Ryan Lau | @agorisms
Last weekend, a bitterly polarizing event took place in Washington, DC. Present for the March for Life, a group of around 60 students from Covington High School in Kentucky was suddenly in too deep.
For over an hour, the black supremacist group Black Hebrew Israelites hurled insults at the children. Some of them were needlessly rowdy in return, but for the most part, it appears they maintained their composure well, especially considering their age. Nathan Phillips, a Native American, then came between the groups. Chanting some native hymn and beating a drum loudly, stood next to one of the students, Nick Sandmann. Over the span of about a minute of this faceoff, Sandmann’s only reaction was an awkward-looking smile.
For several days, the media railed against Sandmann and company, calling them white supremacists. Despite this, they have no affiliation with any known white supremacist groups. Some users online went so far as to affiliate the kids with Nazis.
Edited, short videos had portrayed the kids as shouting “build that wall”. But upon further examination, that and several other statements became apparently false. For example, many sources falsely reported Nathan Phillips to be a Vietnam Veteran.
Some figures in the media took time to apologize for their statements and condemnations. CNN’s Jake Tapper retweeted a Reason article that showed how the media got this one wrong.
.@reason: “Video footage strongly contradicts Native American veteran Nathan Phillips' claim that Covington Catholic High School boys harassed him. The media got this one completely wrong,” writes @robbysoave https://t.co/9Ki4iiTkQ9
— Jake Tapper (@jaketapper) January 20, 2019
The Jack Morrissey Tweet
But not everyone backed off of the situation. Jack Morrissey, the producer of Disney’s Beauty and the Beast (2017), made a particularly awful tweet towards the children. He stated, “#MAGAkids go screaming, hats first, into the woodchipper”. That’s right, he held nothing back, idealizing the slaughter of a bunch of children with different political views, who demonstrated in a way that most can now agree was not initiating controversy in any meaningful way.
It doesn’t matter whether or not they initiated the standoff, though. Regardless, it is not acceptable, especially as the director of a Disney kids movie, to talk about killing kids, personally or not. This really shouldn’t be a controversial thing to say in 2019. Glamorizing the murder of children is wrong.
Rightfully, this received immediate backlash. Morrissey set his tweets to private and later deleted the tweet. But it was too late, and the damage was done. Or was it?
After deleting the tweets, Morrissey admittedly issued a profound apology on Twitter. He reported to The Wire that he would “throw [his] phone into the ocean” before tweeting that again. The famed producer also indicated that the comments were supposed to be satire.
Neither of these two remarks comes close to excusing Jack Morrissey. For nearly 100 years, Disney has aimed its material at children and tried to show good messages through positive films and books. When a child thinks of a haven of entertainment, Disney may be the first thing to come to mind. Saying that it is in any way desirable or acceptable to kill a child is a Disney villain’s job. When producers steer into the realm of evil, they do not deserve a job. Someone acting an awful lot like Gaston simply should not be writing movies about the character.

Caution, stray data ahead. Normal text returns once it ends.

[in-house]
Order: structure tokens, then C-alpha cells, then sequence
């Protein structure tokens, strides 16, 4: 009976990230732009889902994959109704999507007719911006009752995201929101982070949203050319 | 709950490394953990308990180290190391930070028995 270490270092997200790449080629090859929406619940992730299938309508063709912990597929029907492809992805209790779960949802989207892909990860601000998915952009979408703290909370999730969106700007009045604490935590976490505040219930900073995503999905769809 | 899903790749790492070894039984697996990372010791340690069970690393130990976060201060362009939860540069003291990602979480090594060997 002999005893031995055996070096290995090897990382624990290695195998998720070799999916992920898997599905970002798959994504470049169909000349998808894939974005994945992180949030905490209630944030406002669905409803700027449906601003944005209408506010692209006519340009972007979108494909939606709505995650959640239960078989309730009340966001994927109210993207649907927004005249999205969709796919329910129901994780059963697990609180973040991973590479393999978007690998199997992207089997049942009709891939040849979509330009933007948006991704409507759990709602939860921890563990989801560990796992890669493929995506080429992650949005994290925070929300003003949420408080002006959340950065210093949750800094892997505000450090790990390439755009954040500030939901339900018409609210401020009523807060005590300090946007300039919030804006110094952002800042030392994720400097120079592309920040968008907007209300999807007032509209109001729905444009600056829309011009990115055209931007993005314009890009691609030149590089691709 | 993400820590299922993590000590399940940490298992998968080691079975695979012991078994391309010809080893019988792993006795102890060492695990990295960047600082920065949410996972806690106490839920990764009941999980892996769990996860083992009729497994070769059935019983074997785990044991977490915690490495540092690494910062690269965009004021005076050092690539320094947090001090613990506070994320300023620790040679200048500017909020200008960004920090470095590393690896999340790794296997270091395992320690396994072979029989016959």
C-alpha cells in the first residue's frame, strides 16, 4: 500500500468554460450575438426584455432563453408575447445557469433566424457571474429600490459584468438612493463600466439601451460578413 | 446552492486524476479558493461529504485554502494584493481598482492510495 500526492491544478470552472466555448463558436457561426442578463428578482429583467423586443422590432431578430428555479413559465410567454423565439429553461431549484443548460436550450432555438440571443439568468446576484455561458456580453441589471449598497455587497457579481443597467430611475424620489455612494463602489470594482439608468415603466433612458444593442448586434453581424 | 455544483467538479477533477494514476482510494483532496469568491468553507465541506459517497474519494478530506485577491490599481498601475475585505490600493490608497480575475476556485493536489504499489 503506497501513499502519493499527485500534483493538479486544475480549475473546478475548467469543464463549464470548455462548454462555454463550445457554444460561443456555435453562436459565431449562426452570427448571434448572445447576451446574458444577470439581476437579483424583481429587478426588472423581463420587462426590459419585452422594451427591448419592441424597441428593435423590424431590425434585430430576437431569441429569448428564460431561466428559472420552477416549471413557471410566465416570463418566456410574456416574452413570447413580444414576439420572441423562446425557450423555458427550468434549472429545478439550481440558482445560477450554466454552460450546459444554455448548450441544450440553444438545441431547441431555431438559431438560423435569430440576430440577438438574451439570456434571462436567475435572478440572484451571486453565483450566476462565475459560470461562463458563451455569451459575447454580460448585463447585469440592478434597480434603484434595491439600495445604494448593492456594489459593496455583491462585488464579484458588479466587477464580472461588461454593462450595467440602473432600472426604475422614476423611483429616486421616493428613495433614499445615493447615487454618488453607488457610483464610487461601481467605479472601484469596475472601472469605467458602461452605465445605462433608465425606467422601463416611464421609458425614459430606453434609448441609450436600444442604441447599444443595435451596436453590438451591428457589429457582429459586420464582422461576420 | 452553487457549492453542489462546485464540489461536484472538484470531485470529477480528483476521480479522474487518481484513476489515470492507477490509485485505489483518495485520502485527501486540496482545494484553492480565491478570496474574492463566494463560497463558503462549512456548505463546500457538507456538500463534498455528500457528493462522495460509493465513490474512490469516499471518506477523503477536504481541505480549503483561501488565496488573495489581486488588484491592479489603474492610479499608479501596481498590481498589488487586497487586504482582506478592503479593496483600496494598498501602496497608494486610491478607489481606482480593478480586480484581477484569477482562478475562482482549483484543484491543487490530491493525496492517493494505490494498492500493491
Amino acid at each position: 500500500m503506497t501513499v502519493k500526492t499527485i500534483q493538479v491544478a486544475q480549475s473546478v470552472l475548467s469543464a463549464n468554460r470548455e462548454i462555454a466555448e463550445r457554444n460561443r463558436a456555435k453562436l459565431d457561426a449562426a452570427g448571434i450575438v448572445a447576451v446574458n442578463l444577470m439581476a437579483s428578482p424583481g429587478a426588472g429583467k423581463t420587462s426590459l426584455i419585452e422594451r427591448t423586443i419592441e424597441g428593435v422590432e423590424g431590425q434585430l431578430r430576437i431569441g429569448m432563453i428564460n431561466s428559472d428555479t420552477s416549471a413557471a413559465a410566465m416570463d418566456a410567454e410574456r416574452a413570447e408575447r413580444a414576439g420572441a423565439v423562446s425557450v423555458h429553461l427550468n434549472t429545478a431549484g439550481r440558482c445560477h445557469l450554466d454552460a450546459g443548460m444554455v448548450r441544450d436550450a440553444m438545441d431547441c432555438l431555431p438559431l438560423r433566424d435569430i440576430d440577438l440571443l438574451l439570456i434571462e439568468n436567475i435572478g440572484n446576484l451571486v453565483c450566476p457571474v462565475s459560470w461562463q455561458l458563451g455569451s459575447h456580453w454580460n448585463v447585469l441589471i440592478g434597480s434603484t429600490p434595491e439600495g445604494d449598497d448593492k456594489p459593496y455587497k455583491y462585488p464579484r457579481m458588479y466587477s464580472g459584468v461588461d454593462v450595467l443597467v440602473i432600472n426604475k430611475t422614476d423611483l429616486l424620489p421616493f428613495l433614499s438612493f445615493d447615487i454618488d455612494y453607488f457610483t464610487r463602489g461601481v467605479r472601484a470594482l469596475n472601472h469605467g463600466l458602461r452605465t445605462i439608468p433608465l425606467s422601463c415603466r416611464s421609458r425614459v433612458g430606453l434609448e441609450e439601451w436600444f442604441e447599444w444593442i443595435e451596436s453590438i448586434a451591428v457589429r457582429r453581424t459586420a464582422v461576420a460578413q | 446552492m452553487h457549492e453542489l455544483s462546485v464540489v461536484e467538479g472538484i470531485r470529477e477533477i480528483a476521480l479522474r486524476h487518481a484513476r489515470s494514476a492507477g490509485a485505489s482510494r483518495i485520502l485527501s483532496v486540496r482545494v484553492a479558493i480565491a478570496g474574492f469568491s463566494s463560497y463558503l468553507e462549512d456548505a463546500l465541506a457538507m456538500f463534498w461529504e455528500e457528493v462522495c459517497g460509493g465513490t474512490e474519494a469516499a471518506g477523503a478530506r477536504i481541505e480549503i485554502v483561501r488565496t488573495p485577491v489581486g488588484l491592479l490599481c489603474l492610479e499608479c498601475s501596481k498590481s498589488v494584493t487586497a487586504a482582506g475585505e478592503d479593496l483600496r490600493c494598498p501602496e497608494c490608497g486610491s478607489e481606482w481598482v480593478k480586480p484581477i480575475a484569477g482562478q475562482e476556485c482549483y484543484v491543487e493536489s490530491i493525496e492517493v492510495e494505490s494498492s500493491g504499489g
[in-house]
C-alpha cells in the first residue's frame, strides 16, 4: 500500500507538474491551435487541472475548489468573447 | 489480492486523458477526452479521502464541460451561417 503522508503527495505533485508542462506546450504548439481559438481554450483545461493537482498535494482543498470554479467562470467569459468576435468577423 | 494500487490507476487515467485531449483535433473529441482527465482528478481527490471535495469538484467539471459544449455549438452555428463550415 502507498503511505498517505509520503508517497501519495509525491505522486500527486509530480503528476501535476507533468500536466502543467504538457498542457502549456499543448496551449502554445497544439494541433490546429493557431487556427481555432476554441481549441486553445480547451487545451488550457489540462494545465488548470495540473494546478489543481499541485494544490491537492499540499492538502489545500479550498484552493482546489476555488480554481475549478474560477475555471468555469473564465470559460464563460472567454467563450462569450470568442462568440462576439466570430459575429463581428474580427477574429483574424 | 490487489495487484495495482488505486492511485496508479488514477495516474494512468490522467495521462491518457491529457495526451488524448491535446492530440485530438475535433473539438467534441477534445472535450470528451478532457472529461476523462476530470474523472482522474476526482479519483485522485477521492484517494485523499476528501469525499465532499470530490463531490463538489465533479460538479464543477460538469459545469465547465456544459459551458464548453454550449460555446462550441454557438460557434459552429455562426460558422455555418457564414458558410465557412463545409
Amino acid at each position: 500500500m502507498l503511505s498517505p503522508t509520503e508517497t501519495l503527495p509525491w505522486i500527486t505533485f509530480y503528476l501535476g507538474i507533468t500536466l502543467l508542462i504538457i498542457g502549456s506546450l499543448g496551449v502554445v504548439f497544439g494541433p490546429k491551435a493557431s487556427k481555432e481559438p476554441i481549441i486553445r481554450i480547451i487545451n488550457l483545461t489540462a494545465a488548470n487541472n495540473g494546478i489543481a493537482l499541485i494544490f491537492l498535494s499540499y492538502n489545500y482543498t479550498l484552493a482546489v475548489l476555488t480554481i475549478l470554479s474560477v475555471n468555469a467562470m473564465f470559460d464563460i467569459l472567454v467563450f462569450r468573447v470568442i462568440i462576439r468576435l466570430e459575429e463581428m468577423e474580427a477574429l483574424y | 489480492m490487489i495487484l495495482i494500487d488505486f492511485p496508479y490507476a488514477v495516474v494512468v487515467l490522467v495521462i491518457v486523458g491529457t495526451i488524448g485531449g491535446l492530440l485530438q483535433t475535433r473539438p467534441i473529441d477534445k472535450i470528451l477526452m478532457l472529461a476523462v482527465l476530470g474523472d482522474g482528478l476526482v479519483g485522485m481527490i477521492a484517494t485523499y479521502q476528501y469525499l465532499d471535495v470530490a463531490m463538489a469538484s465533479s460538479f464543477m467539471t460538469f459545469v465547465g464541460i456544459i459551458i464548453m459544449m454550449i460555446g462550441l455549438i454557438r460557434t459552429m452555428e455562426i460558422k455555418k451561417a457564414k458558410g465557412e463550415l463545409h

Where is Disney, and for that matter, where is the rest of the media? Currently, the only media companies to have reported on this issue are a few alternative conservative outlets. Not one source of major attention has given Jack Morrissey a passing glance. Where is the outrage for this clearly morally reprehensible act?
Compare this incident to the controversy around Aziz Ansari, who took a considerable reputation hit for the crime of not sexually assaulting a woman he went on a date with. His story took the country by storm, deeply accentuating the divide that the #MeToo movement has created. Though he did and said nothing wrong, many people rushed to conclusions, condemning the hilarious actor.
Proper Action: Immediate Termination
Morrissey, on the other hand, made a terrible decision with his woodchipper tweet. I am not in any way suggesting that he would actually kill children and do believe in the sincerity of his apology. But someone who may make such a rash decision should not have a major role in making children’s movies. I cannot imagine how it must feel to be the parent of one of the Covington boys, reading that tweet. I imagine that it would fill my heart with sorrow, rage, dread, or perhaps some of each. The same must apply to many other parents, whose children idealize his films. Just be careful, kids, and don’t get caught wearing a MAGA hat; you may find yourself the subject of a bitterly vile joke from a man who deserves to be fired.
Moreover, one can compare the situation to that of ‘Guardians of the Galaxy’ director James Gunn. Last July, he was fired from his position due to a number of offensive tweets. These included extremely insensitive remarks about pedophilia and the Holocaust. Not long after they surfaced, Gunn lost his role.
In this case, Disney absolutely made the right decision. They took swift and commendable action against an employee who acted in a vile manner. Why have they not yet done the same to Jack Morrissey? For his incredibly lowly and immoral tweet, he deserves the same fate. Anyone who tweets about throwing children into a woodchipper has no place at a company predominantly focused on entertaining kids.
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